Do you know what the climate and nature crises mean for your strategy?
1 August 2023 5 minute read
Embedding the social impacts of the environmental crises into your strategy
Join Liz Gadd to explore how to embed the social impacts of the environmental crises into your strategy
3. What skills, assets or networks do we need to utilise to address the environmental crises?
On reflecting about the impact of the environmental crises, your programmes may not change considerably. However, you may have skills, assets or networks that could be repurposed to support environmental challenges. Perhaps you already work with social groups who will be greatly affected and could help to raise awareness through your programmes. For example, according to research by the British Read Cross, people aged 75+ tend to underestimate their risk level, with over half (57 per cent) saying they do not consider themselves to be “vulnerable” to the impact of heatwaves, despite being at significantly higher risk. Therefore, charities supporting older people have a particularly important role to play when it comes to raising awareness.
If you’re a social funder, you might consider broadening your grant-making criteria to include supporting the social impacts of the environmental crises. Or offering ‘funder+’ support to your grantees, supporting them to access the information needed to consider how those they work with and for will be impacted.
4. What is your role in the ecosystem?
Whilst collaboration is not always easy, and often not easy for charities to fund, now more than ever we need to think systemically about our response, as a sector, to intertwined social and environmental issues. As a social charity, do you understand your place in the wider ecosystem in relation to the climate and nature crises? Where you might collaborate with other social charities to reduce duplication of effort, or with environmental charities to amplify each other’s messages? Please reach out to get involved in our Everyone’s Environment programme if you agree that we need to work together better to drive forwards progress, for people and planet, as a sector.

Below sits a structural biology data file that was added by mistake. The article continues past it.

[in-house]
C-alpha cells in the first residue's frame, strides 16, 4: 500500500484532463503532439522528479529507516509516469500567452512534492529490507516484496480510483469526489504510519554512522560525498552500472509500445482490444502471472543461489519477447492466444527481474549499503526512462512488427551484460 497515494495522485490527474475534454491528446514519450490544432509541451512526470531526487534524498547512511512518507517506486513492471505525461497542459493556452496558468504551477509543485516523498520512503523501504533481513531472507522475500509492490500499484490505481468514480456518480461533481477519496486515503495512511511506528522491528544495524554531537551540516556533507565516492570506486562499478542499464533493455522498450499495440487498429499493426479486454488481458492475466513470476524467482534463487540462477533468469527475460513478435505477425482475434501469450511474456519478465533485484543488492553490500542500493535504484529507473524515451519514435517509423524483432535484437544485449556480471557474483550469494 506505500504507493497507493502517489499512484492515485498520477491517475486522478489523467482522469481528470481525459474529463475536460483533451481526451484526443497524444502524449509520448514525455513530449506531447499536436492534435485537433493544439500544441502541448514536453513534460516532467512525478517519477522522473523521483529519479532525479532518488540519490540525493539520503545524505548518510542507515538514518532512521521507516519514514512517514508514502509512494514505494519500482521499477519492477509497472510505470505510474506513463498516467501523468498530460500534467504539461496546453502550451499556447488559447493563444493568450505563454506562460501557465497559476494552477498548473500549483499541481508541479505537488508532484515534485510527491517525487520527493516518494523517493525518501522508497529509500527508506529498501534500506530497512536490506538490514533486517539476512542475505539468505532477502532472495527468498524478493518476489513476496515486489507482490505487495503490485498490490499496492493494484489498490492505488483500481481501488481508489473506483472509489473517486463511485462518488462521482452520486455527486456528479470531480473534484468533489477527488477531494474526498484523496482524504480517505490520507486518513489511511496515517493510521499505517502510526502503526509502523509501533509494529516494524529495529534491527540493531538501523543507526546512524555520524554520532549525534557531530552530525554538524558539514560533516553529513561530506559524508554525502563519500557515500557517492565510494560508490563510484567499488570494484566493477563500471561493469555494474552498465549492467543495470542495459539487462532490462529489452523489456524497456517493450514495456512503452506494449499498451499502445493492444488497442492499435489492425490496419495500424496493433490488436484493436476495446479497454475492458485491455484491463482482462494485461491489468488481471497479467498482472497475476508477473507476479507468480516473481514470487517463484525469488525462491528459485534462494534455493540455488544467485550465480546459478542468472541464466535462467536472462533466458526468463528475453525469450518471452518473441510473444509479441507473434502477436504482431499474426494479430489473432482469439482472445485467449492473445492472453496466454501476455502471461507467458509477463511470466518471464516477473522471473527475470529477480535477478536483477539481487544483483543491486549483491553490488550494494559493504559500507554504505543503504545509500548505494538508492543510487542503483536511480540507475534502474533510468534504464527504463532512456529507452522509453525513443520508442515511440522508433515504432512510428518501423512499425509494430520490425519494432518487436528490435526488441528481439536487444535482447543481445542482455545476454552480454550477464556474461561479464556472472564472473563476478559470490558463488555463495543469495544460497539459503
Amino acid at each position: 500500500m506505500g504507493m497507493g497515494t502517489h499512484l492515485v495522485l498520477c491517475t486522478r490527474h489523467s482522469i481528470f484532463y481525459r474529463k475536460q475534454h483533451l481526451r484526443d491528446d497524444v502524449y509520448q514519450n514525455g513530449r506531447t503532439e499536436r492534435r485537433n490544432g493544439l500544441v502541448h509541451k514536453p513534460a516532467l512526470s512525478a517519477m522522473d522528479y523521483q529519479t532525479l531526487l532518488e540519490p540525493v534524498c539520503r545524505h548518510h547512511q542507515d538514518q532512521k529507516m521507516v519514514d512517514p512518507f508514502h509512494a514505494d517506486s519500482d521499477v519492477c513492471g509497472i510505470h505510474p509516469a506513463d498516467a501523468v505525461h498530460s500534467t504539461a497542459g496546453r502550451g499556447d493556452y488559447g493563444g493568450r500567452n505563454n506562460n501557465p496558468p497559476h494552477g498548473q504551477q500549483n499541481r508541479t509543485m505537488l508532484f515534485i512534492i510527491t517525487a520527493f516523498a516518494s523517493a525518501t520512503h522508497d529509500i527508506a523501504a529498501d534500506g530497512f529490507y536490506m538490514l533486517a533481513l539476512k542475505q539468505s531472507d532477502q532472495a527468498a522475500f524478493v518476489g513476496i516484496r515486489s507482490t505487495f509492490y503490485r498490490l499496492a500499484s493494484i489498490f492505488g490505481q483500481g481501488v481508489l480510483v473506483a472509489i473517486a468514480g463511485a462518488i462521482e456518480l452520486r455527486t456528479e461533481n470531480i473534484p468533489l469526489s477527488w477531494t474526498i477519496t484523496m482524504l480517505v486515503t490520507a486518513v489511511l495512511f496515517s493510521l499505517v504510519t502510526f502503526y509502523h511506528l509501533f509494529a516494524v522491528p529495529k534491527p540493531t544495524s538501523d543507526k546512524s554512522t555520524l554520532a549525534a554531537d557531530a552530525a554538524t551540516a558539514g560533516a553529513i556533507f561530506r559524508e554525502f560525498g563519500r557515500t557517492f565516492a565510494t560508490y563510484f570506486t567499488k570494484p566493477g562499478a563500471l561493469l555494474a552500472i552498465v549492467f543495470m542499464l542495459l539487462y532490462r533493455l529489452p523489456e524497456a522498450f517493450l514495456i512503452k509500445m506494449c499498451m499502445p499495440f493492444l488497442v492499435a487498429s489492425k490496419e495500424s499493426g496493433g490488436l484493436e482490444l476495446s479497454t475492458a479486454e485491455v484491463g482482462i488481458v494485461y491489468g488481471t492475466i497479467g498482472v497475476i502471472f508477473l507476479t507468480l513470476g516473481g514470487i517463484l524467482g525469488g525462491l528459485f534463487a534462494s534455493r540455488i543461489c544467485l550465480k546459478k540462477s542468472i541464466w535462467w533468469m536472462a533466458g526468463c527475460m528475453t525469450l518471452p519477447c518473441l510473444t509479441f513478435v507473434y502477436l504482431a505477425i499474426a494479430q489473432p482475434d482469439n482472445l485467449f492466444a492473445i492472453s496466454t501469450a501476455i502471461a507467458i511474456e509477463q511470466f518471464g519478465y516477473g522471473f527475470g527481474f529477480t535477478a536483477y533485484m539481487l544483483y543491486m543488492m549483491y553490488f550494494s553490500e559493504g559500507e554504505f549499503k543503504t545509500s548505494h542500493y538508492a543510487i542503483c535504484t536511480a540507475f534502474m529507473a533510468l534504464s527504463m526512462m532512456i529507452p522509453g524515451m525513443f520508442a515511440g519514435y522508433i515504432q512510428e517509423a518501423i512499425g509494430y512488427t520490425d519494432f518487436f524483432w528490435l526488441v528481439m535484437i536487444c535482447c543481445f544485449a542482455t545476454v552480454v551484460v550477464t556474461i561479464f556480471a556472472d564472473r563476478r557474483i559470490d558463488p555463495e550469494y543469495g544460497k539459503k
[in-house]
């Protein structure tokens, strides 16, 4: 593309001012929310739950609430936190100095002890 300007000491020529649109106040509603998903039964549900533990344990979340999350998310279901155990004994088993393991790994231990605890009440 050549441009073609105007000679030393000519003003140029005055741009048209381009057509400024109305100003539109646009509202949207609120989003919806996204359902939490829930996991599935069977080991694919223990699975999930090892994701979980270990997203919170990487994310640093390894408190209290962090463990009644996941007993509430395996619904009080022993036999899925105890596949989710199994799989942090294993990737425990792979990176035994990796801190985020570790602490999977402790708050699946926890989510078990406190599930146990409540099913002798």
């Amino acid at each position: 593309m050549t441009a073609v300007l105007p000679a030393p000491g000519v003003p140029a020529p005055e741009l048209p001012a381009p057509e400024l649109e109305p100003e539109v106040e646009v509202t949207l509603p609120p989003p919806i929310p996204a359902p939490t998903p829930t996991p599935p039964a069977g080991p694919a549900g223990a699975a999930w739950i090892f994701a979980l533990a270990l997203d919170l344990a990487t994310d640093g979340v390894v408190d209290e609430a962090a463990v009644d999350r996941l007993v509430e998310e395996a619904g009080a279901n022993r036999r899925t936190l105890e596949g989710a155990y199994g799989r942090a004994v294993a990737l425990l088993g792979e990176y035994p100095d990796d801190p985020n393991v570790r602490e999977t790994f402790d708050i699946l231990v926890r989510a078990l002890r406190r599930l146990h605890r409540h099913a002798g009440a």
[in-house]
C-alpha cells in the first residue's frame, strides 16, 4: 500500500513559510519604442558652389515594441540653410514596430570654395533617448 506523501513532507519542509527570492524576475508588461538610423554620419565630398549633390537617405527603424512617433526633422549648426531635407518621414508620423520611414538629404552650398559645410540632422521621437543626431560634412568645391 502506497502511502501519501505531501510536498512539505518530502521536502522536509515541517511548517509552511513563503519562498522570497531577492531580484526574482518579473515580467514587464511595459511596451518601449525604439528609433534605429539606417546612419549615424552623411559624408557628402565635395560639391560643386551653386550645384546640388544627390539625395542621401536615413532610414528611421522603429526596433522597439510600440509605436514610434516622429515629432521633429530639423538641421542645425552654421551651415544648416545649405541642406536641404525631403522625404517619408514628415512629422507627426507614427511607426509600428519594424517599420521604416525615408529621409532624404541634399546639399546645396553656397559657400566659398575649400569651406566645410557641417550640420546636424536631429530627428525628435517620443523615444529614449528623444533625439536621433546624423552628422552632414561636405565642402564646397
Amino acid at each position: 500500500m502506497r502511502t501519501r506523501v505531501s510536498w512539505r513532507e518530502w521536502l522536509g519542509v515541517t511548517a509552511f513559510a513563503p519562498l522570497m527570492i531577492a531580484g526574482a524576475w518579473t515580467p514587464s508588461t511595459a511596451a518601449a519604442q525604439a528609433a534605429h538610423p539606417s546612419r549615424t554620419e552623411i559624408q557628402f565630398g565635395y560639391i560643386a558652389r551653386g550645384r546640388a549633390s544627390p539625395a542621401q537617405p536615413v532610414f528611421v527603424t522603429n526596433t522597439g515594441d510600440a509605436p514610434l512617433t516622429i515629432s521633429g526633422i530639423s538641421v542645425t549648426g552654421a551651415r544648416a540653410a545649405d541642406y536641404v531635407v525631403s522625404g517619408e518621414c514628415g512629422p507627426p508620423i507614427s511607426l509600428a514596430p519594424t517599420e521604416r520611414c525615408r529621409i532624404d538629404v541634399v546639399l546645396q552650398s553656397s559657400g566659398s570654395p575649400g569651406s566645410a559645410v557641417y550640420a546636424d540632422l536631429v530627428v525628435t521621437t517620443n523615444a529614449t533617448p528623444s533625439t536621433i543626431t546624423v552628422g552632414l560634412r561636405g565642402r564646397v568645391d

5. You don’t have to ‘get your own house in order’ before you can make an impact
Many social charities and funders feel that they need to ‘get their house in order’ before feeling they have legitimacy to speak on environmental issues. Often this is a focus on greening operations. This is, almost always, not the greatest impact you can make. Whilst every energy supplier decision and printing preferences set up counts, it’s small fry compared to the impact you can make through your mission and programmes. Don’t let perfect be the enemy of good.
When you do consider your small contribution to the bigger transition of a post carbon economy, there are a wealth of resources and support available: Going Green Together, Growing Climate Confidence, Fit for the Future, and SME Climate Hub; DivestInvest, Share Action, and the Funder Commitment on Climate Change in the UK, and ACEVO’s climate and environmental leadership principles to name but a few. Funders new to environmental issues may wish to start with NPC’s ‘Environmental Philanthropy – Why social issue funders need to get involved’.
Funding the time and resources for social charities to embed environmental action into their strategies is a critical way that social funders can support the sector, alongside increased knowledge sharing and collaboration between social and environmental charities.
If you’re developing your strategy, NPC can help, please get in touch to explore your options.